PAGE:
This Valentine's day weekend at Joyce Soho, Jody Oberfelder delivers something old, something new, something borrowed, and nothing blue.
The "something old" is a piece called Moved, created in 2003, which makes up the first half of the program. From the first moment, the space is saturated with color, bright orange costumes, and bright faces. The five member company serves an amuse-bouche in the Jody Oberfelder flavor, which is lighthearted, acrobatics infused, modern dance. Her dancers spiral into and out of the floor, pass through handstands, and build human pyramids.
Jody enters for a solo in which we see the source of her style. She is a little body with a big personality. Her gymnast's body glides gracefully through head spins and press handstands, between which she injects niblets of humor.
The "borrowed" part is a semi-satirical Busby Berkley kaleidoscope of movement. The entire company, including Jody, whirls into symmetrical circles, and forms Vegas-style kick lines. Their over-exaggerated smiles criticize the cheesiness of Busby Berkley style productions, while they utilize his formula to create a visual feast. The piece culminates with the group moving in a circle, building speed until every other dancer's feet lift off the floor. They fly off into eternity as the lights fade.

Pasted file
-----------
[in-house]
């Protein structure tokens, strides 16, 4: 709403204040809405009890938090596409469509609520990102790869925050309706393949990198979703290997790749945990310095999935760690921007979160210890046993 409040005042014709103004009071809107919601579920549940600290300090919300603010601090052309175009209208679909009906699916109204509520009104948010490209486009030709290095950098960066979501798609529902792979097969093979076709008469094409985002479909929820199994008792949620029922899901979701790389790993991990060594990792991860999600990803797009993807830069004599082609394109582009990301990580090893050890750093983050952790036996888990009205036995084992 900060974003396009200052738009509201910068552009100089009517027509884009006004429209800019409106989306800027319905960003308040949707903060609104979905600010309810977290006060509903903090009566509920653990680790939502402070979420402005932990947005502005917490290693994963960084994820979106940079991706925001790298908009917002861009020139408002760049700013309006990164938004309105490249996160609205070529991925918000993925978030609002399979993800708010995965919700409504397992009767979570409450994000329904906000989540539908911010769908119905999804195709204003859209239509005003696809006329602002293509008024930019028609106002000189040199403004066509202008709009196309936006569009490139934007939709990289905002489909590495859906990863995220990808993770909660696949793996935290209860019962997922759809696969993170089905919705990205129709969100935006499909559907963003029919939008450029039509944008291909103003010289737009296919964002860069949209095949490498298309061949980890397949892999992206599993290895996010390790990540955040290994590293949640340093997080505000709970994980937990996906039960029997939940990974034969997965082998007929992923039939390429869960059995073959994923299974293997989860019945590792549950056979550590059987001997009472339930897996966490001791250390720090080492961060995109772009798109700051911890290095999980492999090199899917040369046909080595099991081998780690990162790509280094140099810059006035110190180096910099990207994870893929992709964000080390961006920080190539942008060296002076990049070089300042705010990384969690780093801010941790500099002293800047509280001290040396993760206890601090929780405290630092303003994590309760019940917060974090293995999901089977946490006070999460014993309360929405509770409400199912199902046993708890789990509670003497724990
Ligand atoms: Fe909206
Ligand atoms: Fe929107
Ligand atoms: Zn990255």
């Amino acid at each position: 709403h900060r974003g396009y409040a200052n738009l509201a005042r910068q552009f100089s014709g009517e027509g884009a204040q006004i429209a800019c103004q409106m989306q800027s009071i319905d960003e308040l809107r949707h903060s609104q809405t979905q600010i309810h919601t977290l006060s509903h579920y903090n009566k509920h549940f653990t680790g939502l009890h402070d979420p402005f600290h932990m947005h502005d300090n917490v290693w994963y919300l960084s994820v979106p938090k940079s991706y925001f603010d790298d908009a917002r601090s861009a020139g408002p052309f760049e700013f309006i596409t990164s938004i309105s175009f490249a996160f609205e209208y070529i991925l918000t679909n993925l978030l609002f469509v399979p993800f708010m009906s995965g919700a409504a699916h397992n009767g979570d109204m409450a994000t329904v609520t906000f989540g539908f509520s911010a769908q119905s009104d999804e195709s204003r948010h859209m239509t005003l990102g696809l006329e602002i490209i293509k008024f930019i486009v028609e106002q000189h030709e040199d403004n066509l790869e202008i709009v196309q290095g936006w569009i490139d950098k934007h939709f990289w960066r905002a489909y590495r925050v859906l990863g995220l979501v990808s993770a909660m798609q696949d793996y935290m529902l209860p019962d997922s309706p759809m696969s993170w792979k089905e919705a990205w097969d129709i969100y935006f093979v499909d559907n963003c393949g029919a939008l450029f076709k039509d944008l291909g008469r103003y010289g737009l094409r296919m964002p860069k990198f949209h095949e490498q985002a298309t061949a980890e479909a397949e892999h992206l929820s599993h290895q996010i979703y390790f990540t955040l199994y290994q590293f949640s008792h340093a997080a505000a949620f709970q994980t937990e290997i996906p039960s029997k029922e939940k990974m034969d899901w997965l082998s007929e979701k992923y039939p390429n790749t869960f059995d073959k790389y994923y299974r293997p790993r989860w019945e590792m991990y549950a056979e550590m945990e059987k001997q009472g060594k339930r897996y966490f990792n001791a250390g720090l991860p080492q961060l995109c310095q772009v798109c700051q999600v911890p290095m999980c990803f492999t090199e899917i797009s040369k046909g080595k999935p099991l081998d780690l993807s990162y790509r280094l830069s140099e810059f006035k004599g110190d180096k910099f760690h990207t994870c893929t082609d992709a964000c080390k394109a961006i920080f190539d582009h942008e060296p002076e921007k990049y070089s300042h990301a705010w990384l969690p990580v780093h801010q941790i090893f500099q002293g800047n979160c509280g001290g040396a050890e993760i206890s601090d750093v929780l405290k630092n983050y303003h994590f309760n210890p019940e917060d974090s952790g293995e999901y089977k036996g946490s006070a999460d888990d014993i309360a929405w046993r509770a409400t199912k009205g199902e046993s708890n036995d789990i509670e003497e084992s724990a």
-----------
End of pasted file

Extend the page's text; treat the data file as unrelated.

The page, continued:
Following intermission, there's "something new" with the premiere of Approaching Climax. A stool and a microphone stand stage-right where the company members take turns playing the "God" character. They speak into the mic facing a video camera, so that their image is projected as a giant head on the back wall, overlooking and commenting on the action onstage.
The commentary consists of clever statements and observations applying the dramatic structure, as in literature, to the dance. They joke about the viewer's frustration with abstract dance and their futile effort to follow a linear plot when there is none. The title is reflected throughout the piece with references to a dramatic climax, along with its secondary meaning through hints of sexuality. The human pyramids take on a kamasutra nature, and comically cliché sexy moves are hidden within the modern dance vocabulary.
Aside from a few more serious moments, there's "nothing blue" about this program. Jody Oberfelder proves that it's possible to be both fun and intelligent. It's feel-good dance which makes you feel good, and think a little too.
iDANZ Critix Corner
Official Dance Review by Julie Fotheringham
Performance: Jody Oberfelder Dance Projects, Moved, and Approaching Climax
Choreographer: Jody Oberfielder
Venue: Joyce Soho, New York City
Date: February 15, 2009
Click Here To Become a Member of iDANZ Today!
iDANZ - The Social Network Where Dancers Live!